6 Places to Revel in Summer Corn
Angela Matanochopped salad at Pitfire Artisan Pizza
Nothing says summer like biting into a fresh, sweet cob of corn and letting the butter drizzle down your chin. Piping hot or tossed into a cold salad, corn is extremely versatile and appeals to just about everyone. The season, which is July through October for most varieties, is just beginning.
Farmer’s markets are also starting to get into the swing of things corn-wise. Gloria’s Fruits & Veggies, based in Oxnard and set up at the Santa Monica Farmer's Market on Wednesdays, showcases Aspen corn, a white variety with a high sugar content. That higher sugar content translates to stalks keeping longer, especially in the refrigerator, according to the National Gardening Association, which means you can buy corn fresh and use it throughout the week.
The Golden State produces 16% of the nation’s sweet crop, making it second only to Washington, according to the Keep California Farming website. With several months of fresh corn in front of us, many restaurants are taking advantage by adding it as a seasonal ingredient to their menus. Here are five options verging on irresistible and one maybe even inspirational enough to try cooking at home.
Find the recipe for Josie’s grilled corn with jalapeño butter at the bottom.
Napa Valley Grillecorn agnolotti at Napa Valley Grille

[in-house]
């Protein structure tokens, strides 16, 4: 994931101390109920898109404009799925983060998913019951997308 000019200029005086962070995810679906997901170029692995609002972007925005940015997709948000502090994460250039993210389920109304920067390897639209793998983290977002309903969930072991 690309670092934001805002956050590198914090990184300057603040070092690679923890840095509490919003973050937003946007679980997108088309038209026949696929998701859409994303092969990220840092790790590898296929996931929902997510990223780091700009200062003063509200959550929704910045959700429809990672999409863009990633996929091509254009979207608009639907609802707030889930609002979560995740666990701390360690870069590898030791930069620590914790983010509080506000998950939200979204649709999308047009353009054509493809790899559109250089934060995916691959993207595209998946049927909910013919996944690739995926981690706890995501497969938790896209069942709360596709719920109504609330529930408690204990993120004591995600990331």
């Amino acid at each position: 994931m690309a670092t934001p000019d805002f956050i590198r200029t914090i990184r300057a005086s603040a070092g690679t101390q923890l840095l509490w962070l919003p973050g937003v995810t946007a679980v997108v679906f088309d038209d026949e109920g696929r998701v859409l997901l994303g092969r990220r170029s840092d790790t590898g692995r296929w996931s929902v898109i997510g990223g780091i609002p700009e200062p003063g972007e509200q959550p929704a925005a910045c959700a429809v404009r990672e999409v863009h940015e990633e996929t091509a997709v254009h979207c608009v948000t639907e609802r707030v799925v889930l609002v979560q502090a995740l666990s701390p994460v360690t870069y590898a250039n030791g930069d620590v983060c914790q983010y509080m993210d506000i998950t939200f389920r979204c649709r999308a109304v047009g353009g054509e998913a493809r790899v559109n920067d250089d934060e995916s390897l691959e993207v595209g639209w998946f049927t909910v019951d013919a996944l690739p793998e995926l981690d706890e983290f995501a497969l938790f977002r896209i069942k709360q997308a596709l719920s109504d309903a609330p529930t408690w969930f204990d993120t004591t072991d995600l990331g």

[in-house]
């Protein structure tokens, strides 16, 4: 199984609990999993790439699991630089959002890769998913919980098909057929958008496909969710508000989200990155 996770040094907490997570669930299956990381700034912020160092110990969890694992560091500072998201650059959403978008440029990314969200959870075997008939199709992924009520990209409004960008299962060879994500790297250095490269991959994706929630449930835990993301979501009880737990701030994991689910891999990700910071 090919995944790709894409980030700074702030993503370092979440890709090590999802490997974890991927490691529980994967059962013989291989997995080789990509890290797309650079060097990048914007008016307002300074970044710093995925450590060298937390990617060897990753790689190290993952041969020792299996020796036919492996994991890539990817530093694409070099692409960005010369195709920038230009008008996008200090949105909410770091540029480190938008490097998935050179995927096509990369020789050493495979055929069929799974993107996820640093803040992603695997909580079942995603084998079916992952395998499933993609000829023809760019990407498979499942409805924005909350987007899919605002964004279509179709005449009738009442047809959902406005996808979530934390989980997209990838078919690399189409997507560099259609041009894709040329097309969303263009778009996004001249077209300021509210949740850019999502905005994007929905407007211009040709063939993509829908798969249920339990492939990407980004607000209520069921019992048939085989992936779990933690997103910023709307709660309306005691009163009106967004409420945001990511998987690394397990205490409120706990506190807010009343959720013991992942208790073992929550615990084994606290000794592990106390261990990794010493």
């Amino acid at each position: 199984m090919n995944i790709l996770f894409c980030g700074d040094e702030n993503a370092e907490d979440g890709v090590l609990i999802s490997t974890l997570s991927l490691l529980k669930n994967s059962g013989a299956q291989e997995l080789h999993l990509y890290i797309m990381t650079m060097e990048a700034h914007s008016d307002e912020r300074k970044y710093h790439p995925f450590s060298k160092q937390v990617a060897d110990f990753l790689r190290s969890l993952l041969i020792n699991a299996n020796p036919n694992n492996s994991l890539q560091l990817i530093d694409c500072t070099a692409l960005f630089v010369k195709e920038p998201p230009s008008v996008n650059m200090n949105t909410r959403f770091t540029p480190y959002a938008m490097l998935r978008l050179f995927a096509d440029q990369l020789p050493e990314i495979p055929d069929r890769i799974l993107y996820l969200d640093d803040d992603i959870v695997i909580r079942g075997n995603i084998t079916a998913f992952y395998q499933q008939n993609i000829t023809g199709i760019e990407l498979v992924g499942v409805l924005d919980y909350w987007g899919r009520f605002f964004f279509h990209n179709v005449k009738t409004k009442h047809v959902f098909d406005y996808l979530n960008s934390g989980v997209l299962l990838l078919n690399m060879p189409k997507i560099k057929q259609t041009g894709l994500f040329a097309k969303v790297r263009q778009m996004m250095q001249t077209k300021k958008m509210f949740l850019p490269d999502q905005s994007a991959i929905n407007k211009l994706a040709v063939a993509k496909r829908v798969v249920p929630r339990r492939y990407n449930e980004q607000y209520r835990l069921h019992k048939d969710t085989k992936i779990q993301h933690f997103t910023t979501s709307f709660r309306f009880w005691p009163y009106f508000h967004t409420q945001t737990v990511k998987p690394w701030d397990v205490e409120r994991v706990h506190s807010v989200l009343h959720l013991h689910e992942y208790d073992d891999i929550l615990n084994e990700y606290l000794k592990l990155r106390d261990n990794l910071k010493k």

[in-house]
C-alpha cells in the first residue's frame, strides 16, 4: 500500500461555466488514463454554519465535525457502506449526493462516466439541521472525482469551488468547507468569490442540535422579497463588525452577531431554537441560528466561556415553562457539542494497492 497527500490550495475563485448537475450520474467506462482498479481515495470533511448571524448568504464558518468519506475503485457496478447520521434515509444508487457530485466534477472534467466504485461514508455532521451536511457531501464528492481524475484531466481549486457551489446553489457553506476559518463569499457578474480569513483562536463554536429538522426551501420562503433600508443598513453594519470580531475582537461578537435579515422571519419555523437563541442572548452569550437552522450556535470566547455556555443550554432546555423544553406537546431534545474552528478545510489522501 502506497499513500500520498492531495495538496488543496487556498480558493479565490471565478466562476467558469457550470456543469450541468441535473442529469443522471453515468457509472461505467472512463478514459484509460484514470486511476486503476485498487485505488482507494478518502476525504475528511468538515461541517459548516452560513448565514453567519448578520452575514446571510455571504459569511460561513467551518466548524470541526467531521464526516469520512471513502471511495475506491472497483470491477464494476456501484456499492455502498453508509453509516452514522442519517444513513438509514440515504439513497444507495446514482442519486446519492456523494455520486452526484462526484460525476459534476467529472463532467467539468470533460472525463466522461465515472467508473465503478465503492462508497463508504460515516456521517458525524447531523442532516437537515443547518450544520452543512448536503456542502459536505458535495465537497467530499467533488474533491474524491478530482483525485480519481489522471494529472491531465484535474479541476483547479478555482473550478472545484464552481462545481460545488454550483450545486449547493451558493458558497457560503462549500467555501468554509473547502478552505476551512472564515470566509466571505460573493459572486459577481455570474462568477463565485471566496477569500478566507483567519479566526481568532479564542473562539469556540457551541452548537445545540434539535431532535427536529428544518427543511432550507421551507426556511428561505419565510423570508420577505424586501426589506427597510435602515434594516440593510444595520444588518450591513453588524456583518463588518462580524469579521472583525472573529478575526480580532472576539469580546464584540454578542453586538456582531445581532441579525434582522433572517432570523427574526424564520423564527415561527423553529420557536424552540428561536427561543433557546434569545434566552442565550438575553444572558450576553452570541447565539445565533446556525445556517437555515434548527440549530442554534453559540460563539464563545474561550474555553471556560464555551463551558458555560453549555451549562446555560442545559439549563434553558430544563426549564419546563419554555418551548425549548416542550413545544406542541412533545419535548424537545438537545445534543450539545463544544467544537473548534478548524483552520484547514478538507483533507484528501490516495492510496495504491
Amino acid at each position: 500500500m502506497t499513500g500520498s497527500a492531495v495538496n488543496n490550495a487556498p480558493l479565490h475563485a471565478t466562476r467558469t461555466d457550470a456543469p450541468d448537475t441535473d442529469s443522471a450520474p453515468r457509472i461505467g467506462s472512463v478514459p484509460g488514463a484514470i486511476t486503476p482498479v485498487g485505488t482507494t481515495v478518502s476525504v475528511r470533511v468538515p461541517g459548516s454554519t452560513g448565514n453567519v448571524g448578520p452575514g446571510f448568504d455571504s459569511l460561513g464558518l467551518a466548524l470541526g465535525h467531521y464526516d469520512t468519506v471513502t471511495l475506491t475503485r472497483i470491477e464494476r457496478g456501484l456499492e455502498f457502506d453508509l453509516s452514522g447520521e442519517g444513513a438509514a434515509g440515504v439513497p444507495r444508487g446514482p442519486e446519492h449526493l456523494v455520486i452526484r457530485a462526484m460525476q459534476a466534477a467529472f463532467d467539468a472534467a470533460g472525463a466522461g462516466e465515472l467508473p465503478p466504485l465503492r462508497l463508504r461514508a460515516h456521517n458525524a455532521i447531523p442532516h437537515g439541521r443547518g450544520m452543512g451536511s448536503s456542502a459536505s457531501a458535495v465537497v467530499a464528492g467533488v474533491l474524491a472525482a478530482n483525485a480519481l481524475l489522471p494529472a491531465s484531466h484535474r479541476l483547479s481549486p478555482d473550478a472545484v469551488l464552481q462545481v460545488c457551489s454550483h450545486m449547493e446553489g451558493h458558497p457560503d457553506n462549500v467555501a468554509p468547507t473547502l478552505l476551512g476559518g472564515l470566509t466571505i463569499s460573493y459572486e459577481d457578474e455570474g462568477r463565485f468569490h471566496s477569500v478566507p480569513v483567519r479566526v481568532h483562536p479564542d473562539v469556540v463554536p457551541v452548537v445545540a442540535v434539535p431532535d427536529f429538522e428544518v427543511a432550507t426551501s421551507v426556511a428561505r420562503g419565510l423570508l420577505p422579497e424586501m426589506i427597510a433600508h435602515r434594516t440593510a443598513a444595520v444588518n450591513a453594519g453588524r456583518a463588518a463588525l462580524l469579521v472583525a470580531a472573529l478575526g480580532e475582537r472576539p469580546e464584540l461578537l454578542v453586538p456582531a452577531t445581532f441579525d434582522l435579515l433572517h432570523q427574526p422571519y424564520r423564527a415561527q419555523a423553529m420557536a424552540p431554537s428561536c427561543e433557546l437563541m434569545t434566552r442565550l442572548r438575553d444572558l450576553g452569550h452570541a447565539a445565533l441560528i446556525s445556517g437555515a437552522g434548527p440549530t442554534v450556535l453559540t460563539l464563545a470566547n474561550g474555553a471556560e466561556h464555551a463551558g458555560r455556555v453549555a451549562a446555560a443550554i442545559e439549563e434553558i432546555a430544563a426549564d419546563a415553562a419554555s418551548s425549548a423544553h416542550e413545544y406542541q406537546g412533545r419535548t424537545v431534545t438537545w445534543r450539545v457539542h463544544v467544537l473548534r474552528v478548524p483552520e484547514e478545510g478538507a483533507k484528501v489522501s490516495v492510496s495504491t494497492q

Napa Valley Grille
Using corn as a sauce of sorts for pasta makes Chef Taylor Boudreaux’s agnolotti sing. The sweet puree blankets the unusually light, handmade pockets of pasta, neatly filled with mascarpone. Combined with beurre fondue and parmesan, this dish could easily feel heavy but, through a sleight of hand, Chef Boudreaux manages to make a delicate summer dish, celebrating corn and still leaving room for his other magic tricks, like the summer fruit salad, a passel of exceedingly fresh stone fruit, balanced with arugula. 1100 Glendon Ave. #100, Westwood; 310-824-3322.
Angela Matanocorn ice cream sandwiches at Sweet Rose Creamery
Sweet Rose Creamery
Two epic summer treats come together harmoniously in Sweet Rose Creamery’s summer corn ice cream. The naturally high sugar content in corn works surprisingly well in dessert, and as in creamed corn, pairs perfectly with dairy. For a further step toward the stratosphere, try the seasonal ice cream sandwich, a generous portion of the corn ice cream, bookended with two homemade vanilla wafer cookies. And yes, you are allowed to feel virtuous as you painlessly eat your vegetables. 7565 Beverly Blvd., Los Angeles; 310-844-0944, 225 26th St. Ste. 51, Brentwood; 310-260-2663.
Angela Matanofarmer's market roasted vegetables Pitfire Artisan Pizza
Pitfire Artisan Pizza
Sunny and welcoming, kind of like a good ear of corn, Pitfire Pizza caters to everyone, from couples on dates to work lunches. In a menu that focuses on seasonal ingredients, corn features prominently in the summer lineup. For starters, Pitfire roasts up a host of veggies, including corn, in their farmer's market roasted vegetable dish, for a healthy snack or even meal — it comes with flatbread, grilled and smothered in ricotta. Another produce-heavy option, the hand-chopped salad, practically screams vernal equinox with its mix of roasted corn, cherry tomatoes and bright green lettuces. If you’re in the market for something more filling, two pastas celebrate maize: the community grains rigatoni in a tomato-based sauce, augmented with pickled and roasted peppers, and the sweet corn pasta, featuring a creamy sauce. 108 W. 2nd St., Los Angeles;213-808-1200.